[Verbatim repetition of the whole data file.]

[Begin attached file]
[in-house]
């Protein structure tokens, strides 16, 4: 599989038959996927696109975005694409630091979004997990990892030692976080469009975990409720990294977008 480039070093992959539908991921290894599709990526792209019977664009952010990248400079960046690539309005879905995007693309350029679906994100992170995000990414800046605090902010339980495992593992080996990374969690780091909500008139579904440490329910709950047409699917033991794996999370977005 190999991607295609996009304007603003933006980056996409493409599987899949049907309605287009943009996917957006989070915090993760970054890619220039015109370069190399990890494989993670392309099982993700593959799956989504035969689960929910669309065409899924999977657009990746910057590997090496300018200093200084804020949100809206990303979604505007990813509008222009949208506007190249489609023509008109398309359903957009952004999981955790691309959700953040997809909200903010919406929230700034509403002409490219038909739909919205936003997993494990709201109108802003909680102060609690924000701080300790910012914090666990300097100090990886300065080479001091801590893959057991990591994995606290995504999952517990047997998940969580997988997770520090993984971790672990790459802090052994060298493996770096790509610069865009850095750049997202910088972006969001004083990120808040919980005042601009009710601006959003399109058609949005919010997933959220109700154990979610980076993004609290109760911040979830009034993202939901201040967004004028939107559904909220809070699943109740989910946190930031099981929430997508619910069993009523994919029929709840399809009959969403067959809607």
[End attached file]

[in-house]
């Protein structure tokens, strides 16, 4: 599989038959996927696109975005694409630091979004997990990892030692976080469009975990409720990294977008 480039070093992959539908991921290894599709990526792209019977664009952010990248400079960046690539309005879905995007693309350029679906994100992170995000990414800046605090902010339980495992593992080996990374969690780091909500008139579904440490329910709950047409699917033991794996999370977005 190999991607295609996009304007603003933006980056996409493409599987899949049907309605287009943009996917957006989070915090993760970054890619220039015109370069190399990890494989993670392309099982993700593959799956989504035969689960929910669309065409899924999977657009990746910057590997090496300018200093200084804020949100809206990303979604505007990813509008222009949208506007190249489609023509008109398309359903957009952004999981955790691309959700953040997809909200903010919406929230700034509403002409490219038909739909919205936003997993494990709201109108802003909680102060609690924000701080300790910012914090666990300097100090990886300065080479001091801590893959057991990591994995606290995504999952517990047997998940969580997988997770520090993984971790672990790459802090052994060298493996770096790509610069865009850095750049997202910088972006969001004083990120808040919980005042601009009710601006959003399109058609949005919010997933959220109700154990979610980076993004609290109760911040979830009034993202939901201040967004004028939107559904909220809070699943109740989910946190930031099981929430997508619910069993009523994919029929709840399809009959969403067959809607």